One of the toughest challenges that a manufacturing black-belt faces is institutionalizing data collection systems that yield project-critical information. Whether the needed data is attribute or variable, it is still a tough challenge to implement the system.Once the GR&R issues are resolved, it doesn’t get any easier. At this point, the black-belt has to make it happen on the floor. Many of us have been there, standing on the line for hours training the personnel on the proper measurement procedures required.

If you are an integrated black-belt, you have even less time to dedicate to the system implementation, yet the need for the system still exists. I’ve found that in this case, it helps to obtain maximum leverage from resources at your disposal.

Some of the best sources of leverage are the front-line data collectors. These people are typically team leaders or production team members that actually make the products on the shop floor. They have a wealth of practical knowledge of the production process, and are, in most cases, willing to help improve the process in any way possible. However, I’ve seen cases where data collection sheets are pushed onto the data collectors, without any input from them, without giving them any insight as to where the data is going, or how it will be used. Naturally, the response from the data collector is less than enthusiastic, and since the system depends heavily on him/her, the system is likely to fail.

Here are some ways that I’ve found to leverage these very important team members to ensure data collection success:

1) Involve the people that build the product at the very start of your implementation. In this way, they are involved and realize why the need for the data is important. Remember, physically taking the data can be more of a burden to them, so it is absolutely important that they realize how important it really is.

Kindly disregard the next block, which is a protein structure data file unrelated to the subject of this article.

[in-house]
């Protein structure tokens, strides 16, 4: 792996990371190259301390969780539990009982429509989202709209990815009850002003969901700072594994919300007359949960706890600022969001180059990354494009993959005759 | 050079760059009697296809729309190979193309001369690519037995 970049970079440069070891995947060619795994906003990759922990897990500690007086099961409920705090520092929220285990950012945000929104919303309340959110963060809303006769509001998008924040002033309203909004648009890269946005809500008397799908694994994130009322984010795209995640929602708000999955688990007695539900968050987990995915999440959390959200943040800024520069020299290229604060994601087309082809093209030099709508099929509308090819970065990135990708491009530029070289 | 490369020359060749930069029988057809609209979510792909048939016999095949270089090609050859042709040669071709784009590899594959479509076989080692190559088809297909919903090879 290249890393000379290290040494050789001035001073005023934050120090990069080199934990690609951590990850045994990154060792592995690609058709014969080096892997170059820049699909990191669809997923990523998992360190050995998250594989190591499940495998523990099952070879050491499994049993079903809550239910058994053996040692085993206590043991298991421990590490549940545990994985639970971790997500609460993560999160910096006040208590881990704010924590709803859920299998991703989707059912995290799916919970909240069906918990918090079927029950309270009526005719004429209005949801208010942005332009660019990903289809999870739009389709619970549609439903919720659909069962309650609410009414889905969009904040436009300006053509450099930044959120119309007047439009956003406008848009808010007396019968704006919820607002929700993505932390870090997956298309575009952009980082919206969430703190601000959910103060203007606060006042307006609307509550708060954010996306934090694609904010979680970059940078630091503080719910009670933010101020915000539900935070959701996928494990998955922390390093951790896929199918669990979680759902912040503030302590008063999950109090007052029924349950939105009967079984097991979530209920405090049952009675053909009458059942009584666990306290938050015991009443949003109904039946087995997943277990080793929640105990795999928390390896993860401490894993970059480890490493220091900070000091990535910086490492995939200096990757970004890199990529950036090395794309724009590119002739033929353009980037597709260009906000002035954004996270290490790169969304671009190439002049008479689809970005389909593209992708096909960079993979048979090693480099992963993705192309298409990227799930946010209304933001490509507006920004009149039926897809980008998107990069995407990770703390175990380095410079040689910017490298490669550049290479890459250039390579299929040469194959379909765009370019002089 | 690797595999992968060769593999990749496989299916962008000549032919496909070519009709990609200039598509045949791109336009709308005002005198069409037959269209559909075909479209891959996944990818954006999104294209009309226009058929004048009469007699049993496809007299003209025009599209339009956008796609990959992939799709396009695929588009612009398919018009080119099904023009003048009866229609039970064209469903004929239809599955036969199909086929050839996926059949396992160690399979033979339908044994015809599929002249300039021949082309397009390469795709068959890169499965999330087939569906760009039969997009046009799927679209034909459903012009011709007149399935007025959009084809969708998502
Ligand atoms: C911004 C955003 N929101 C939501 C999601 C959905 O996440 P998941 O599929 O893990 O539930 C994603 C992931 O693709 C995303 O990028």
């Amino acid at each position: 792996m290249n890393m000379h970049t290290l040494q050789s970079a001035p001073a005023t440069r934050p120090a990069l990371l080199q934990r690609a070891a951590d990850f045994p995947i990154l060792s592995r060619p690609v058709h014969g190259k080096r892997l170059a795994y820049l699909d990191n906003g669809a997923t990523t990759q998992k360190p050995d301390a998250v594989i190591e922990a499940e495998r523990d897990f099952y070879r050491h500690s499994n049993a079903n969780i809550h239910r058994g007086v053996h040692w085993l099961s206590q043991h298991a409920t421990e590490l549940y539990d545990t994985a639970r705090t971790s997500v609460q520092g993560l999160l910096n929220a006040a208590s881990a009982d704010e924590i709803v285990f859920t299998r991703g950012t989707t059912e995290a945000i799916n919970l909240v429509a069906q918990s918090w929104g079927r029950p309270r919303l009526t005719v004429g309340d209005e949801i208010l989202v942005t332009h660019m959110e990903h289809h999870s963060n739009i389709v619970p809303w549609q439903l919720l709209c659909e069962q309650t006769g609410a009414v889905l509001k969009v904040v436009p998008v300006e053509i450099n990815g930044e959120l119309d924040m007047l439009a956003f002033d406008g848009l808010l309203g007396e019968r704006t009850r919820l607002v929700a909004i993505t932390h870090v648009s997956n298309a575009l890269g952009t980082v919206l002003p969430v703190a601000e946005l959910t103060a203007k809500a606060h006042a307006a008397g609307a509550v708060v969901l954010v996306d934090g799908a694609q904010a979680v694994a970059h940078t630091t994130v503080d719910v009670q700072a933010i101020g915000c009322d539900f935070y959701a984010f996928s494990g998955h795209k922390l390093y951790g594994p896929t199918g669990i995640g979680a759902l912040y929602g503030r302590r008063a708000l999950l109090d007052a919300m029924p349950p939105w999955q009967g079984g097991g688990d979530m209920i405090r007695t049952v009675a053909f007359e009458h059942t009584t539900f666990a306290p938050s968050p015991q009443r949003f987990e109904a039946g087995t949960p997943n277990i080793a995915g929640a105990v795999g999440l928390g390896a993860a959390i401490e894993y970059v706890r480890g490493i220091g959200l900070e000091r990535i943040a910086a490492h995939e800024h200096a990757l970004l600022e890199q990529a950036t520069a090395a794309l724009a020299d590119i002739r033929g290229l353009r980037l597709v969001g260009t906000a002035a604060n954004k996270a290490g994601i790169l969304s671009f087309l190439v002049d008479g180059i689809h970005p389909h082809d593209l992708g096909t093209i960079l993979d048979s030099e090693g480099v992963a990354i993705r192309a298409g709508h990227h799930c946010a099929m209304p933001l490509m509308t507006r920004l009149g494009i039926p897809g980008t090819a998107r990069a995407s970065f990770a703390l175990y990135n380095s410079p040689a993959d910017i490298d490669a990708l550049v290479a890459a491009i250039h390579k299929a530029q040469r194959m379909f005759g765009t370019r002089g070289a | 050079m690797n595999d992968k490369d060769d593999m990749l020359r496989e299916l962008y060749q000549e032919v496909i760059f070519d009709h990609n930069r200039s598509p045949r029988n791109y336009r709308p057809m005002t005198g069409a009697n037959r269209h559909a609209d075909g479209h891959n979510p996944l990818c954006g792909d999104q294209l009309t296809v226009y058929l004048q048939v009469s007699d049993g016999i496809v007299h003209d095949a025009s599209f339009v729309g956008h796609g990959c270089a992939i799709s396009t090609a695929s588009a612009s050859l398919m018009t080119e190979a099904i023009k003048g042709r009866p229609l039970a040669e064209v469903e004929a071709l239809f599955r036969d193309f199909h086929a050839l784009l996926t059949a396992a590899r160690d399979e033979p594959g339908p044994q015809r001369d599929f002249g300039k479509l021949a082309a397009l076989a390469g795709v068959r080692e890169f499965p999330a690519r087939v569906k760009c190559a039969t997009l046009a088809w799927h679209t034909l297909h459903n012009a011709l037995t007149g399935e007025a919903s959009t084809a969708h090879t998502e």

2) Give the team members a chance to make the data collection system successful before going to their supervisor. It may be very tempting when activities seem to stall to go to the supervisor for support. Support the team members, and they will support you in most cases. Of course, there will be cases where you will need supervision to help.

3) Let the team member collecting the data be a part of the data report-out. Eventually, the data has to be reported on or used in an analysis. Giving the team member the opportunity to see how it is used and analyzed is a learning opportunity for him/her, and will also give a feeling of being a part of the business.

I’d really like to hear how your organizations have handled data collection at the front-line. I look forward to hearing about your experiences.

About the Author